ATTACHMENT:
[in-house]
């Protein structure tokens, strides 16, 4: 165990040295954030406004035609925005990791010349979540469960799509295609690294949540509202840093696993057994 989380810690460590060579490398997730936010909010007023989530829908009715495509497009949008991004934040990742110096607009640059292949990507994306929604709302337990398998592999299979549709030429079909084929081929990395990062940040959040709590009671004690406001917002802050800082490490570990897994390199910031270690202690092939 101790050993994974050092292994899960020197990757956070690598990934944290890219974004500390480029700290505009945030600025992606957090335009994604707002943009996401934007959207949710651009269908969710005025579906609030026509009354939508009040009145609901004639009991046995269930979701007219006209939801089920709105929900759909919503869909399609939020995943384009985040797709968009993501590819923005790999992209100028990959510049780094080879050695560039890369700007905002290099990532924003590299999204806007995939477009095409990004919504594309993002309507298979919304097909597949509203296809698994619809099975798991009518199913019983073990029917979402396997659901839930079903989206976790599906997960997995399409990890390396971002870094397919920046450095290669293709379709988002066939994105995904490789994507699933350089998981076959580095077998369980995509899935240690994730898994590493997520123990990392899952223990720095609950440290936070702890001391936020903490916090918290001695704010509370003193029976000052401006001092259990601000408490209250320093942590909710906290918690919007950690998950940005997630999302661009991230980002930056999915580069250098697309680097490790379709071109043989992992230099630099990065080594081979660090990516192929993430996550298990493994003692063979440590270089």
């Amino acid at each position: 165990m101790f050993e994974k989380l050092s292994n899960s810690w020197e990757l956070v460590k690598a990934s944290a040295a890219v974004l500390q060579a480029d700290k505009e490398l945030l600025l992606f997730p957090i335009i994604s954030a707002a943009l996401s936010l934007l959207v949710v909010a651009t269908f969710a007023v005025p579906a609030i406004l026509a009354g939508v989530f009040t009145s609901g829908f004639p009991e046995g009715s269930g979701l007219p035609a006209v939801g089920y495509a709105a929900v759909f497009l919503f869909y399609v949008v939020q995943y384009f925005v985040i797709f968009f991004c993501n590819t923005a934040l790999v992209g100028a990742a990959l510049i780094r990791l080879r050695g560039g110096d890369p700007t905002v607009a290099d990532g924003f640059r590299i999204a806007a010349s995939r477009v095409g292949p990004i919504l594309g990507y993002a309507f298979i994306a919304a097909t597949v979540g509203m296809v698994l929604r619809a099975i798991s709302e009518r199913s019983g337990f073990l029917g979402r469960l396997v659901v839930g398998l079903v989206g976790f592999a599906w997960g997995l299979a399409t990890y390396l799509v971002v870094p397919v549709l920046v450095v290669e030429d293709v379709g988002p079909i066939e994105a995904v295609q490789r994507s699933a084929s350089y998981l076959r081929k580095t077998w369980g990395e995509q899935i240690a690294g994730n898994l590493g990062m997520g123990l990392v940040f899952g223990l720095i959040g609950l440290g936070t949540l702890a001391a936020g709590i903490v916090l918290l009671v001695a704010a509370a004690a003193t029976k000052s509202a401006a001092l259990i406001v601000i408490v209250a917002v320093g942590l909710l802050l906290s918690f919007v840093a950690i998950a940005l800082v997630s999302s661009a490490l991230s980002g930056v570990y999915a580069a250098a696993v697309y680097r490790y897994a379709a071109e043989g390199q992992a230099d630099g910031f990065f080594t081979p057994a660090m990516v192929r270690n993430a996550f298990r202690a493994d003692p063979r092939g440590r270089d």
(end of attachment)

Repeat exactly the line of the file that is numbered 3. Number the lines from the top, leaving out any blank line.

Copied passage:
């Amino acid at each position: 165990m101790f050993e994974k989380l050092s292994n899960s810690w020197e990757l956070v460590k690598a990934s944290a040295a890219v974004l500390q060579a480029d700290k505009e490398l945030l600025l992606f997730p957090i335009i994604s954030a707002a943009l996401s936010l934007l959207v949710v909010a651009t269908f969710a007023v005025p579906a609030i406004l026509a009354g939508v989530f009040t009145s609901g829908f004639p009991e046995g009715s269930g979701l007219p035609a006209v939801g089920y495509a709105a929900v759909f497009l919503f869909y399609v949008v939020q995943y384009f925005v985040i797709f968009f991004c993501n590819t923005a934040l790999v992209g100028a990742a990959l510049i780094r990791l080879r050695g560039g110096d890369p700007t905002v607009a290099d990532g924003f640059r590299i999204a806007a010349s995939r477009v095409g292949p990004i919504l594309g990507y993002a309507f298979i994306a919304a097909t597949v979540g509203m296809v698994l929604r619809a099975i798991s709302e009518r199913s019983g337990f073990l029917g979402r469960l396997v659901v839930g398998l079903v989206g976790f592999a599906w997960g997995l299979a399409t990890y390396l799509v971002v870094p397919v549709l920046v450095v290669e030429d293709v379709g988002p079909i066939e994105a995904v295609q490789r994507s699933a084929s350089y998981l076959r081929k580095t077998w369980g990395e995509q899935i240690a690294g994730n898994l590493g990062m997520g123990l990392v940040f899952g223990l720095i959040g609950l440290g936070t949540l702890a001391a936020g709590i903490v916090l918290l009671v001695a704010a509370a004690a003193t029976k000052s509202a401006a001092l259990i406001v601000i408490v209250a917002v320093g942590l909710l802050l906290s918690f919007v840093a950690i998950a940005l800082v997630s999302s661009a490490l991230s980002g930056v570990y999915a580069a250098a696993v697309y680097r490790y897994a379709a071109e043989g390199q992992a230099d630099g910031f990065f080594t081979p057994a660090m990516v192929r270690n993430a996550f298990r202690a493994d003692p063979r092939g440590r270089d």